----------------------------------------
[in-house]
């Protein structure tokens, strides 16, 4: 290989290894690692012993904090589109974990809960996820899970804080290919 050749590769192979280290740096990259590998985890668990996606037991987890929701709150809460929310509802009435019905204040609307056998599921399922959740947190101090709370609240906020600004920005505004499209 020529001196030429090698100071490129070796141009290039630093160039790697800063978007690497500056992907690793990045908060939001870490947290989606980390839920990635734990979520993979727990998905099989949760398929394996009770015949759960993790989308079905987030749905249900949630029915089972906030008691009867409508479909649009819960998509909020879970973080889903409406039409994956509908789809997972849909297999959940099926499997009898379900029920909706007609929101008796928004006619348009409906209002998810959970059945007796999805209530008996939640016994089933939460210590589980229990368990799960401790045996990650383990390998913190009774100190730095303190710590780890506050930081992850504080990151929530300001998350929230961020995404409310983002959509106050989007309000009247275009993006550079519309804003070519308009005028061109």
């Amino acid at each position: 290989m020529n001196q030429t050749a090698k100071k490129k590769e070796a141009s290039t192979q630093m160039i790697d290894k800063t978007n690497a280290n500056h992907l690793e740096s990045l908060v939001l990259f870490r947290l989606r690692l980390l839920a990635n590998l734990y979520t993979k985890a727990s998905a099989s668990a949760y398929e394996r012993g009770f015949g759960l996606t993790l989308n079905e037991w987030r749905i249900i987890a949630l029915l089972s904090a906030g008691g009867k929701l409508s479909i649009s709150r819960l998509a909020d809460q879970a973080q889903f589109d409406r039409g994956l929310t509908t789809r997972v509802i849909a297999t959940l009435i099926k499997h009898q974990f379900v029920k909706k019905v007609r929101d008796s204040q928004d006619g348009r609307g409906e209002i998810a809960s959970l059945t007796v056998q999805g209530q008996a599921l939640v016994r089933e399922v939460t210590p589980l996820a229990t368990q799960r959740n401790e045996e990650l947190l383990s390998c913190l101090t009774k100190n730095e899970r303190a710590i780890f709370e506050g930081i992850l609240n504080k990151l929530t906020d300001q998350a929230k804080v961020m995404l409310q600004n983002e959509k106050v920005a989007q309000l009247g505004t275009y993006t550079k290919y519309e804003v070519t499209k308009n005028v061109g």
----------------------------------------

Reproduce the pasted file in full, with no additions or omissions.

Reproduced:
[in-house]
């Protein structure tokens, strides 16, 4: 290989290894690692012993904090589109974990809960996820899970804080290919 050749590769192979280290740096990259590998985890668990996606037991987890929701709150809460929310509802009435019905204040609307056998599921399922959740947190101090709370609240906020600004920005505004499209 020529001196030429090698100071490129070796141009290039630093160039790697800063978007690497500056992907690793990045908060939001870490947290989606980390839920990635734990979520993979727990998905099989949760398929394996009770015949759960993790989308079905987030749905249900949630029915089972906030008691009867409508479909649009819960998509909020879970973080889903409406039409994956509908789809997972849909297999959940099926499997009898379900029920909706007609929101008796928004006619348009409906209002998810959970059945007796999805209530008996939640016994089933939460210590589980229990368990799960401790045996990650383990390998913190009774100190730095303190710590780890506050930081992850504080990151929530300001998350929230961020995404409310983002959509106050989007309000009247275009993006550079519309804003070519308009005028061109």
């Amino acid at each position: 290989m020529n001196q030429t050749a090698k100071k490129k590769e070796a141009s290039t192979q630093m160039i790697d290894k800063t978007n690497a280290n500056h992907l690793e740096s990045l908060v939001l990259f870490r947290l989606r690692l980390l839920a990635n590998l734990y979520t993979k985890a727990s998905a099989s668990a949760y398929e394996r012993g009770f015949g759960l996606t993790l989308n079905e037991w987030r749905i249900i987890a949630l029915l089972s904090a906030g008691g009867k929701l409508s479909i649009s709150r819960l998509a909020d809460q879970a973080q889903f589109d409406r039409g994956l929310t509908t789809r997972v509802i849909a297999t959940l009435i099926k499997h009898q974990f379900v029920k909706k019905v007609r929101d008796s204040q928004d006619g348009r609307g409906e209002i998810a809960s959970l059945t007796v056998q999805g209530q008996a599921l939640v016994r089933e399922v939460t210590p589980l996820a229990t368990q799960r959740n401790e045996e990650l947190l383990s390998c913190l101090t009774k100190n730095e899970r303190a710590i780890f709370e506050g930081i992850l609240n504080k990151l929530t906020d300001q998350a929230k804080v961020m995404l409310q600004n983002e959509k106050v920005a989007q309000l009247g505004t275009y993006t550079k290919y519309e804003v070519t499209k308009n005028v061109g």